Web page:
Chinese visitors lead UK tourist spending growth
Chinese visitors to Britain are leading growth in UK tourist spending, as their passion for British heritage and the monarchy spurs purchases from outlets including the Harrods department store, a new report shows.
Spending by Chinese tourists in Britain's shops rose 31 per cent last year, with the nation accounting for a fifth of all non-European Union international expenditure, according to the report from the tourism services provider Global Blue.
Growth was about double that of Middle Eastern nations and Nigeria, with Thailand showing the second-fastest pace at 24 per cent, it said.
In addition to luxury goods from top brands such as Prada Spa, Chinese visitors want to take home UK memorabilia, with Diamond Jubilee china and glass and a £3,500 (HK$42,600) gold coin for the 2012 Olympics being popular choices. They are attracted by prices that can be 20 to 30 per cent cheaper than at home because of tax refunds and the strength of the yuan.
"They love the royal family," said Simon Fowler, managing director of the John Lewis store on Oxford Street in central London. "British brands like Roberts radios with a royal warrant on them or quintessentially British gifts are very big," he said.
Mainland tourists who were once herded around in groups to buy products from Louis Vuitton and Hermes are now well-seasoned, independent travellers who determine where they shop, according to Manelik Sfez, a spokesman for Global Blue, which runs a network that enables foreign shoppers to claim back value-added tax.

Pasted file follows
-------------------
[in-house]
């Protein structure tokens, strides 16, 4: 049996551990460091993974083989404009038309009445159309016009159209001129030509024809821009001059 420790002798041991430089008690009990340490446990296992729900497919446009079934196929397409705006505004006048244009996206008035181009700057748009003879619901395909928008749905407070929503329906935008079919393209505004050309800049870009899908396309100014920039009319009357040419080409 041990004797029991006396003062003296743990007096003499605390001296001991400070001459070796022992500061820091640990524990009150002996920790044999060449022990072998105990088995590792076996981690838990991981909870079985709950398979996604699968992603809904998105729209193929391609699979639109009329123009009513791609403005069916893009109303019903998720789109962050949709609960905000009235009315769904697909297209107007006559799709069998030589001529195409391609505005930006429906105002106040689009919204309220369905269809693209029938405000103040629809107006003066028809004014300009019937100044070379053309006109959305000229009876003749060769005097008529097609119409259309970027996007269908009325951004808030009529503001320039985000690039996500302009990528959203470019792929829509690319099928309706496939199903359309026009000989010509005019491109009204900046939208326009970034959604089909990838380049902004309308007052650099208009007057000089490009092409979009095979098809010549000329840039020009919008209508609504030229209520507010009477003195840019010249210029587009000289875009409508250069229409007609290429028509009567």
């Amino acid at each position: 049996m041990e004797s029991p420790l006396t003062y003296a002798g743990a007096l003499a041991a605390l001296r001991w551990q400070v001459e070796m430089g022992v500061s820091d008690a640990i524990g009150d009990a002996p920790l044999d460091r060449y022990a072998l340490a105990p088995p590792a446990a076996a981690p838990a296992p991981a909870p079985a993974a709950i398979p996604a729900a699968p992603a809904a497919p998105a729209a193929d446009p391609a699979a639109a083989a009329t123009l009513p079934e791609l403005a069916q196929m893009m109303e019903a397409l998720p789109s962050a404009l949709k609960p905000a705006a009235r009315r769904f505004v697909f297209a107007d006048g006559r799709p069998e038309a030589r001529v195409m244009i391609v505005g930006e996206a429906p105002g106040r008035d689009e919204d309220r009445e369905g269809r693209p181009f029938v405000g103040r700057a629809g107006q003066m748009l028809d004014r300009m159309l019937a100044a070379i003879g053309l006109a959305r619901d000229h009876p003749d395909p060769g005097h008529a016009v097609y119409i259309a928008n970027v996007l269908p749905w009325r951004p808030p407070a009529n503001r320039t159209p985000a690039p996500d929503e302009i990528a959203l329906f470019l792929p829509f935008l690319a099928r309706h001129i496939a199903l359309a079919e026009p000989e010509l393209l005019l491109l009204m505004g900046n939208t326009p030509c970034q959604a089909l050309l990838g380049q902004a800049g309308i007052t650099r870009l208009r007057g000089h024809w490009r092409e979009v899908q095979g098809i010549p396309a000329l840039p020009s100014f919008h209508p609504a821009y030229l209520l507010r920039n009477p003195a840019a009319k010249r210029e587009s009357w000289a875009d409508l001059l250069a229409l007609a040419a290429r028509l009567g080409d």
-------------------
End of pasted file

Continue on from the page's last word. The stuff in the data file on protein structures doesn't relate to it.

"They want the next thing that's in, they want to know what the brand is about, what is its heritage," Sfez said.
The average Chinese visitor to Britain spends £712 on tax-free shopping, according to Global Blue, against more than £1,000 a head for the biggest-spending Middle East nations. China is the biggest contributor to the UK's overseas tourist spending, Global Blue said.
At Harrods, Chinese shoppers are the "most significant and rapidly growing proportion" of the store's overseas customer base. Harrods has 75 Putonghua speakers among its 5,000 staff, a dedicated Putonghua personal shopping and concierge service and accepts China UnionPay, the nation's bankcard network.
"We're constantly looking at our offering" for Chinese visitors, said Samantha Dobbie, international marketing manager at Harrods.
At John Lewis's Oxford Street store, the Chinese are the fastest growing group of international shoppers, ahead of those from Kuwait and Nigeria, Fowler said. The retailer has recently doubled Putonghua-speaking staff and added new British brands such as Alice By Temperley.
Chinese visitors are also a target for Bremont, a watch-maker based in Henley-on-Thames, England, whose timepieces cost up to £20,000 and take two years to make. "Their appetite for purchasing is unbelievable," said Bremont's co-founder, Giles English.